Voltaire's massive correspondence has been a goldmine for historians, biographers and literary scholars since the eighteenth century, but it has often been valued merely as a key to understanding his other works, rather than as a literary text in its own right. This study shows clearly and persuasively that Voltaire's personal letters merit inclusion among his major literary works. It begins by discussing the evolution of fictional writing and letter writing throughout the early history of western literature in the light of recent theories of epistolarity. The author then examines Voltaire's correspondence with his mistress Madame Denis, with the Tronchin family of Geneva, and with the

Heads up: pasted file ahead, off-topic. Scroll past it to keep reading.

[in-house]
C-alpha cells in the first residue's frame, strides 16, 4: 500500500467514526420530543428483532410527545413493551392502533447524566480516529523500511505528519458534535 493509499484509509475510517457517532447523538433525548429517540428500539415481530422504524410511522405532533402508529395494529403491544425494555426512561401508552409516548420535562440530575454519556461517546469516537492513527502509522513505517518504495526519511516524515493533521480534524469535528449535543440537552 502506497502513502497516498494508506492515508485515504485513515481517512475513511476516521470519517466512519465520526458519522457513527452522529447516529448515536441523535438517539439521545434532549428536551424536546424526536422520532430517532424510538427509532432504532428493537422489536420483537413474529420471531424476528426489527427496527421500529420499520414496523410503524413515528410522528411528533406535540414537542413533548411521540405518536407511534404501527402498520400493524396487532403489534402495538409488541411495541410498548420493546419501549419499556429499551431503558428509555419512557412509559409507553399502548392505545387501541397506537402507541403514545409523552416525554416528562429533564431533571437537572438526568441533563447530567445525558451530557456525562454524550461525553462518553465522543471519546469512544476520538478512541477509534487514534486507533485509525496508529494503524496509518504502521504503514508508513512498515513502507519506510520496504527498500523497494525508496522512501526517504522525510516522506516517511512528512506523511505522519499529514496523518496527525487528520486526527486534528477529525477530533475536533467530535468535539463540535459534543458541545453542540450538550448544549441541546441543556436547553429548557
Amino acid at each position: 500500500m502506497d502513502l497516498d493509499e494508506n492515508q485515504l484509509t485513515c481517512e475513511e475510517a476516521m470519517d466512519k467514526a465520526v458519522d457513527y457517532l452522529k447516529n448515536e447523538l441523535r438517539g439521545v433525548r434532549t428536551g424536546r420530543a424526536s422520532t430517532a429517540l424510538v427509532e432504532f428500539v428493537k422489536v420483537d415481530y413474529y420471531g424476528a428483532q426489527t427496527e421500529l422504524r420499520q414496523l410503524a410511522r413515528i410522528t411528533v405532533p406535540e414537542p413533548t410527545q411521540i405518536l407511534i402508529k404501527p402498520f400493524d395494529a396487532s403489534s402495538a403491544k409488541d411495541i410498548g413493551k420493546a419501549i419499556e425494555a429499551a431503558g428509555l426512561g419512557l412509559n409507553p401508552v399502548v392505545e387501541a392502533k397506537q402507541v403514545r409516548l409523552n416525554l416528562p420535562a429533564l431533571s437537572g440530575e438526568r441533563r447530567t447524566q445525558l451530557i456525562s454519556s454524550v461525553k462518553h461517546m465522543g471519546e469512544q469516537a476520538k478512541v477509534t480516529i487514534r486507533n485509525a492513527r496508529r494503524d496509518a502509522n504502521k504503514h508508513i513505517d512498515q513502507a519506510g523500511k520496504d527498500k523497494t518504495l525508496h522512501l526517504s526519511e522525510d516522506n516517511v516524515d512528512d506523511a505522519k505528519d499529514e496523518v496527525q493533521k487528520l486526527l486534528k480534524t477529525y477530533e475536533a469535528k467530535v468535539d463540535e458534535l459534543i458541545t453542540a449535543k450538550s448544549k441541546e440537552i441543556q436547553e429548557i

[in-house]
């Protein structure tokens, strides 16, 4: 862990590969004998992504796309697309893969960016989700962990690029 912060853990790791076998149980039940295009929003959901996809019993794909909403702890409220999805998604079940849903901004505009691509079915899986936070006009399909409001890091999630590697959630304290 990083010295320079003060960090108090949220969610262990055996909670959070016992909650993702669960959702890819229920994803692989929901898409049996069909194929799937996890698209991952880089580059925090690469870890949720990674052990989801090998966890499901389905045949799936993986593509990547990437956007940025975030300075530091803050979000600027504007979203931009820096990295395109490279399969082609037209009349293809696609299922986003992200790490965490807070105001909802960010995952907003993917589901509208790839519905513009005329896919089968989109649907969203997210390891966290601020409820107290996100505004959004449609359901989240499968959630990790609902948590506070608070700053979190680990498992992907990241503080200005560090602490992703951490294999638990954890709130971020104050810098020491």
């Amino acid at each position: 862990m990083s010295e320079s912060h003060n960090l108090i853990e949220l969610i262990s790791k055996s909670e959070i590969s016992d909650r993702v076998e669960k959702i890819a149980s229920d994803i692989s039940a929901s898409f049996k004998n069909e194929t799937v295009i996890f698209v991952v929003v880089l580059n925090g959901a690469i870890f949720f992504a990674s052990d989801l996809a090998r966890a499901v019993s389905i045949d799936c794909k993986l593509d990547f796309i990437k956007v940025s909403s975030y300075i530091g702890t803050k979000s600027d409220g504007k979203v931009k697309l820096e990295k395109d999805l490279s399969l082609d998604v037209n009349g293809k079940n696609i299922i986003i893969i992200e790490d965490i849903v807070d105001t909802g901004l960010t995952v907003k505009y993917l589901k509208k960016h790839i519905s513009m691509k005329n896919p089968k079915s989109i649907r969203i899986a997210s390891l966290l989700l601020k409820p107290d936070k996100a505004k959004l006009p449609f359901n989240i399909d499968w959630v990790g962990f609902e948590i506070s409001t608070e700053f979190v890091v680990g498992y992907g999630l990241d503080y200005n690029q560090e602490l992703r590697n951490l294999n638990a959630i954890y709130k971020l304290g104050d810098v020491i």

encyclopédiste Jean le Rond d'Alembert, to conclude that Voltaire's correspondence is perhaps his greatest work of fiction: an epistolary novel of which Voltaire himself is the central character.